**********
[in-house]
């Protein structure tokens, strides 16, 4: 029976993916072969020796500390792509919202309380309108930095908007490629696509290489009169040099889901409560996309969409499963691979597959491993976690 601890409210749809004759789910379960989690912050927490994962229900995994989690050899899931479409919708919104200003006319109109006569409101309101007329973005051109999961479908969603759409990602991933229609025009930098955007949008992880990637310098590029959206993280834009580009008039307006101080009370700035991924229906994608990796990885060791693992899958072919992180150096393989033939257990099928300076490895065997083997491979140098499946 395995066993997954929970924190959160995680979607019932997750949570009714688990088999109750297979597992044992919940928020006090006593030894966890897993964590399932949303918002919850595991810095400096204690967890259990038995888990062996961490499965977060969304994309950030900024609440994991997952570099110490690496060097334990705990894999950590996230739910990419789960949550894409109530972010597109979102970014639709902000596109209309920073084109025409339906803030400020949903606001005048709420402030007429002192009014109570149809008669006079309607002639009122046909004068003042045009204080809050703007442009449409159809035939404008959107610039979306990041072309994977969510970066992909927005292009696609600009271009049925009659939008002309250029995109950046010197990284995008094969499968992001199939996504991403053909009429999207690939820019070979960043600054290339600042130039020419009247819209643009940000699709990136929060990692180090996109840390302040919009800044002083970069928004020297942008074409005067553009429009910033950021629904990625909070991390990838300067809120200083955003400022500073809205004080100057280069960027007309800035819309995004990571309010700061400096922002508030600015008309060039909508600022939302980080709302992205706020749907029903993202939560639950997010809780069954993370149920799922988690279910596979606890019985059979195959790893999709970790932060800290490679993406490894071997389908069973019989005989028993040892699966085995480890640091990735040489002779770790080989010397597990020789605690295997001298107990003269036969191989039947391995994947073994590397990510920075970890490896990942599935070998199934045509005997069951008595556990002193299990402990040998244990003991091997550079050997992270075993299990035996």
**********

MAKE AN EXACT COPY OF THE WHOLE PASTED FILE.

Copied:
[in-house]
């Protein structure tokens, strides 16, 4: 029976993916072969020796500390792509919202309380309108930095908007490629696509290489009169040099889901409560996309969409499963691979597959491993976690 601890409210749809004759789910379960989690912050927490994962229900995994989690050899899931479409919708919104200003006319109109006569409101309101007329973005051109999961479908969603759409990602991933229609025009930098955007949008992880990637310098590029959206993280834009580009008039307006101080009370700035991924229906994608990796990885060791693992899958072919992180150096393989033939257990099928300076490895065997083997491979140098499946 395995066993997954929970924190959160995680979607019932997750949570009714688990088999109750297979597992044992919940928020006090006593030894966890897993964590399932949303918002919850595991810095400096204690967890259990038995888990062996961490499965977060969304994309950030900024609440994991997952570099110490690496060097334990705990894999950590996230739910990419789960949550894409109530972010597109979102970014639709902000596109209309920073084109025409339906803030400020949903606001005048709420402030007429002192009014109570149809008669006079309607002639009122046909004068003042045009204080809050703007442009449409159809035939404008959107610039979306990041072309994977969510970066992909927005292009696609600009271009049925009659939008002309250029995109950046010197990284995008094969499968992001199939996504991403053909009429999207690939820019070979960043600054290339600042130039020419009247819209643009940000699709990136929060990692180090996109840390302040919009800044002083970069928004020297942008074409005067553009429009910033950021629904990625909070991390990838300067809120200083955003400022500073809205004080100057280069960027007309800035819309995004990571309010700061400096922002508030600015008309060039909508600022939302980080709302992205706020749907029903993202939560639950997010809780069954993370149920799922988690279910596979606890019985059979195959790893999709970790932060800290490679993406490894071997389908069973019989005989028993040892699966085995480890640091990735040489002779770790080989010397597990020789605690295997001298107990003269036969191989039947391995994947073994590397990510920075970890490896990942599935070998199934045509005997069951008595556990002193299990402990040998244990003991091997550079050997992270075993299990035996």